World Economy

Africa Most at Risk to Illicit Capital Flows

Africa Most at Risk to Illicit Capital Flows
Africa Most at Risk to Illicit Capital Flows

Illicit capital flows into and out of developing economies ranged from $2 trillion to $3.5 trillion in 2014, with Africa the region most vulnerable to the flight of capital needed for investment and other purposes, according to a new study.

Released on Monday by Washington-based think-tank Global Financial Integrity, the report comes before the World Economic Forum on Africa in Durban this week, where the region’s development and financial challenges will be in the spotlight, Reuters reported.

It shows that combined, illicit outflows and inflows amounted to 14.1 to 24% of total developing country trade from 2005 to 2014, the last year for which comprehensive data are available.

“The massive flows of illicit capital shown in this study represent diversions of resources from their most efficient social uses in developing economies and are likely to adversely impact domestic economic growth,” the report said.

The GFI report looked at both illicit outflows, which rob poor countries of capital that could be taxed or invested, and illicit inflows, which could point to cash being funneled to tax havens or to be laundered.

In 2014, illicit outflows were estimated to have drained $620 billion to $970 billion from developing economies. Illicit inflows were put at $1.4 trillion to $2.5 trillion.

Over the decade to 2014, GFI found that sub-Saharan Africa led all regions for illicit outflows, estimated at 7.5 to 11.6% of its total trade. Some development economists have argued that sub-Saharan Africa is actually a net exporter of capital to the rest of the world, because of these trends.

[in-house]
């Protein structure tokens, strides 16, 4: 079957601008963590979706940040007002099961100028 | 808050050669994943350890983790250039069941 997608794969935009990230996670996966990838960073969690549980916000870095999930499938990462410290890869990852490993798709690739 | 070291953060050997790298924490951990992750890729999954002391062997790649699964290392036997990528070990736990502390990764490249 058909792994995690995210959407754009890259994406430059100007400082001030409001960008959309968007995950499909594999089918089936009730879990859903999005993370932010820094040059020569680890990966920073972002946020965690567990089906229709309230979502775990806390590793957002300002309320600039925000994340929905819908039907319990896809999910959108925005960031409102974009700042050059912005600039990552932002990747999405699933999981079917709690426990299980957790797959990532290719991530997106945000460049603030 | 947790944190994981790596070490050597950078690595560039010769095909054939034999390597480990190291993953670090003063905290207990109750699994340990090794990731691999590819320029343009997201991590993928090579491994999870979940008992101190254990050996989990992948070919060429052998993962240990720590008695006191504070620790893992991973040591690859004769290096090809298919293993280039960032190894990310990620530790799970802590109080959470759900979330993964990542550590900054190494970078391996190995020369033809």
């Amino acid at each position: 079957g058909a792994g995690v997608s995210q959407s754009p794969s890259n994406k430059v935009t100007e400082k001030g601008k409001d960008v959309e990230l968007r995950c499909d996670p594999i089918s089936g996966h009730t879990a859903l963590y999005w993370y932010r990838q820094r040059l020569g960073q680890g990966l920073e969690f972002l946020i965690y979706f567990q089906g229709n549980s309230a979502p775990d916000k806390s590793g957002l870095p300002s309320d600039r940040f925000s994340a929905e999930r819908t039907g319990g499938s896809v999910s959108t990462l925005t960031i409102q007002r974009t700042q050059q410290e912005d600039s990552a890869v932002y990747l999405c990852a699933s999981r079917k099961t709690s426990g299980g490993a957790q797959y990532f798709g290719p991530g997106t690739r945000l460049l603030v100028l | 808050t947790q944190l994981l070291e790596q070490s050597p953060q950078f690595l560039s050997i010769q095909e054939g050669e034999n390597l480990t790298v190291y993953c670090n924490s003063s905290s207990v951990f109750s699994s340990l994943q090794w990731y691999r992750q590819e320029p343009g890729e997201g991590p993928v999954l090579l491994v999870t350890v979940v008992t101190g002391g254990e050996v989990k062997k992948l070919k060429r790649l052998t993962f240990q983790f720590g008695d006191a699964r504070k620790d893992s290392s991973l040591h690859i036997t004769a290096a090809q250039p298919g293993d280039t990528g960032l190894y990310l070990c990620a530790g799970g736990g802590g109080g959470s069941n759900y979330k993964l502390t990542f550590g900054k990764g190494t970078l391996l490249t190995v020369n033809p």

Developing Europe–mostly comprising Eastern European and former Soviet republics–was the leader for illicit inflows, estimated at 12.4 to 21% of the region’s total trade.

Illicit capital is mostly channeled through the mis-invoicing of trade–exports and imports are booked at different values to avoid taxes or to hide large transfers of money.

This week, African leaders from all spheres will meet in Durban at the World Economic Forum’s annual Africa meeting—WEF Africa 2017. They will be joined by global business leaders, non-governmental organizations and many others who want to observe and help shape the continent’s future.

This year’s theme, “Achieving Inclusive Growth through Responsive and Responsible Leadership”, is a fitting follow-on to the meeting held last year in Kigali, capital of Rwanda.

The WEF will launch its Africa Competitiveness Report during this year’s meeting which should enable governments and leaders to focus on areas that need improving in their countries and regions. Fittingly, many sessions at this year’s forum will focus on industrialization and unlocking the industrial corridors across the continent.

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